Sukamdani said a CSR program should remain fully voluntarily as it is in most economies around the globe. If the government would turn the program into a mandatory program then it basically constitutes a new tax and this could be a too big burden on the companies that are still recovering from the economic slowdown. Moreover, the plan could hurt the investment climate of Indonesia by making investment in Southeast Asia's largest economy more expensive (thus undermining the nation's competitiveness). In fact, this would be in stark contrast to the central government's recent economic policy packages that aim at making 'doing business' in Indonesia less expensive by offering tax incentives and deregulation.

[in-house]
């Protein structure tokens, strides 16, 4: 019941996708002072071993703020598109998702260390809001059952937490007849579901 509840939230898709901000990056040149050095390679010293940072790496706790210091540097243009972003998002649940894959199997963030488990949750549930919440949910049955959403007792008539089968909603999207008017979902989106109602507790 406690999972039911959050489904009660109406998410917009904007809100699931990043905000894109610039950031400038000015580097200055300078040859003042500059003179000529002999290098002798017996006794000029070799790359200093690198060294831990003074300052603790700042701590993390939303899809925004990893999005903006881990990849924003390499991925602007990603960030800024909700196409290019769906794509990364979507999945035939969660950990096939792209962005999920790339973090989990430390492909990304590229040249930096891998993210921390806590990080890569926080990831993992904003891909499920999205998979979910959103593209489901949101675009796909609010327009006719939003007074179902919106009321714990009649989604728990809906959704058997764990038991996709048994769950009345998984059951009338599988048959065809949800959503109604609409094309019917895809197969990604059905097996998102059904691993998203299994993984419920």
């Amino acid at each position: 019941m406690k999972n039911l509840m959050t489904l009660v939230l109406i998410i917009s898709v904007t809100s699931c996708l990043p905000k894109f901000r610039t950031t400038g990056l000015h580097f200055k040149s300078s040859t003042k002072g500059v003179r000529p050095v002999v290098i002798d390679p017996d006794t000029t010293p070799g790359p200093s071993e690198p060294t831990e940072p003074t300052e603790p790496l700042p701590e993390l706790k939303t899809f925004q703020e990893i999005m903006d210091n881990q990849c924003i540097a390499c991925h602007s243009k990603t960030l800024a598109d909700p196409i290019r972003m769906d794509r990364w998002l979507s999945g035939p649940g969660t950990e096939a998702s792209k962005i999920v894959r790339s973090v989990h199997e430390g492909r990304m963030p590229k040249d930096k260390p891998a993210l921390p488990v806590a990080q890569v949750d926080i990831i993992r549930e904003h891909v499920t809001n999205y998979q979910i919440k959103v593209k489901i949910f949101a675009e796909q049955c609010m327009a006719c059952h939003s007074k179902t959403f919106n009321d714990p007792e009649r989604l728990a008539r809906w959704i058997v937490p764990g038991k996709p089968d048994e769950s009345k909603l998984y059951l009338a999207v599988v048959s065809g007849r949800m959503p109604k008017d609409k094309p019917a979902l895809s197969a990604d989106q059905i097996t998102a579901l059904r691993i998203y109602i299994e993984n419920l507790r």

Globally, however, more and more companies are committed to their CSR programs amid the world's income inequality, social conflicts and environmental challenges. A CSR program shows that a company is committed to the "larger good" and thus it has a right to exist. Still, such programs tend to be a voluntary act. Only in India the CSR program was written into legislation (in April 2014), hence becoming mandatory, despite business leaders being split about the matter.

Currently, Indonesian companies are eligible for a tax deduction for expenses made under their CSR programs (including the schooling of their employees). The government offers this tax incentive in order to make it more attractive for companies to implement such programs.